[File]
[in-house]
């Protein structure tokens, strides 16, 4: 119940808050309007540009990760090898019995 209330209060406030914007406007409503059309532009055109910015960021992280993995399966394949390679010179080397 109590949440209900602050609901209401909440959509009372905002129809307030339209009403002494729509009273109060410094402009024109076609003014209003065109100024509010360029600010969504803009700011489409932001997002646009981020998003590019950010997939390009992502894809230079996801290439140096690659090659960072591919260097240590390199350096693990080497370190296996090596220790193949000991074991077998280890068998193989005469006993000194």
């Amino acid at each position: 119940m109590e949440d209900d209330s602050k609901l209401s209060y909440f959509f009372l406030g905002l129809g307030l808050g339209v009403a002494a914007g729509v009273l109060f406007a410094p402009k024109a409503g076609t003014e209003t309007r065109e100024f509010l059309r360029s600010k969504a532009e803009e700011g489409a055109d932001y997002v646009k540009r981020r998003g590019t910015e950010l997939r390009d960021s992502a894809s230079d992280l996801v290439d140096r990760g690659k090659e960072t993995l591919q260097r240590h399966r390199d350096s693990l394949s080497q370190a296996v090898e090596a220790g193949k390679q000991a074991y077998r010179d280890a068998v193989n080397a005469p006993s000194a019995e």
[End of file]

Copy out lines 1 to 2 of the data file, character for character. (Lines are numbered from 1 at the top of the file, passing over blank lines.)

[in-house]
């Protein structure tokens, strides 16, 4: 119940808050309007540009990760090898019995 209330209060406030914007406007409503059309532009055109910015960021992280993995399966394949390679010179080397 109590949440209900602050609901209401909440959509009372905002129809307030339209009403002494729509009273109060410094402009024109076609003014209003065109100024509010360029600010969504803009700011489409932001997002646009981020998003590019950010997939390009992502894809230079996801290439140096690659090659960072591919260097240590390199350096693990080497370190296996090596220790193949000991074991077998280890068998193989005469006993000194």